As president, Hugo Chavez lavished millions from this country’s oil boom on his home state of Barinas.
But boom has turned to bust, the economy is in shambles and the love affair is over.
Similar sentiments are being heard around the continent, where political dynasties are falling or under intense pressure and where protests and social unrest are on the rise.
In Brazil, legislators have begun an impeachment proceeding against President Dilma Rousseff, as scores of other political leaders have become embroiled in a huge corruption scandal.
In Ecuador, protesters angry at President Rafael Correa have taken to the streets to demonstrate against budget cutbacks necessitated by vanishing oil revenues.
And in Argentina, President Mauricio Macri was inaugurated last month after surging to a surprising win against the candidate of the Peronist party of his predecessor, Cristina Fernandez. His victory ended 12 years during which Fernandez or her late husband, Nestor Kirchner, occupied the presidential palace.
The strains are being felt most keenly by leftist governments, but analysts say that something other than ideology is at work here. South America saw robust growth in the century’s first decade, thanks to a historic boom in the value of raw materials and other commodities that are sold to the rest of the world.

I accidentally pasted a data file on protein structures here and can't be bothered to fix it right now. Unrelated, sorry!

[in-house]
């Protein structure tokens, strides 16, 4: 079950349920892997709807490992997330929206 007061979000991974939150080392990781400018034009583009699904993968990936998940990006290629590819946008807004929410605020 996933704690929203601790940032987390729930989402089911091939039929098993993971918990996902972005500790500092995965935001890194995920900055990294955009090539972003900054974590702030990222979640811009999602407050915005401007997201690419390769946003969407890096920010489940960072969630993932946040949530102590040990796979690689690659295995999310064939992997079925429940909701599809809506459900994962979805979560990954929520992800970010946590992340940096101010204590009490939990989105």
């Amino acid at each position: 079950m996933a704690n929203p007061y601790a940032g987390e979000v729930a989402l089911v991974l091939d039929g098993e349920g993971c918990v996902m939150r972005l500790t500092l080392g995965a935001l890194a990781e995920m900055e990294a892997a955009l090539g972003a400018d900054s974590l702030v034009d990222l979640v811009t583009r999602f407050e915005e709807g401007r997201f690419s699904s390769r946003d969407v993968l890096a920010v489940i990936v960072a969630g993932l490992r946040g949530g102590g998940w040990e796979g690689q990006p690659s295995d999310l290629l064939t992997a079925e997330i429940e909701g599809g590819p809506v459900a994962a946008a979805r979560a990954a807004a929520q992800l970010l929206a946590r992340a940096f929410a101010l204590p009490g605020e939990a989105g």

High prices for oil, natural gas, coal, copper, gold, silver, bauxite, soy beans and other products led to steady growth, a sharp drop in poverty and an expansion of the middle class throughout the region. That growth, in turn, brought political stability, with leaders and parties being repeatedly re-elected.
“There’s been a pretty striking continuity in many countries, in large part thanks to the commodities boom that leaders and parties have been riding,” said Michael Shifter, president of the Inter-American Dialog, a policy analysis group in Washington. “When that’s over, voters look elsewhere and for new leaders, but governing is extremely difficult because they no longer have the resources to meet the high expectations that have been generated during the commodities boom.”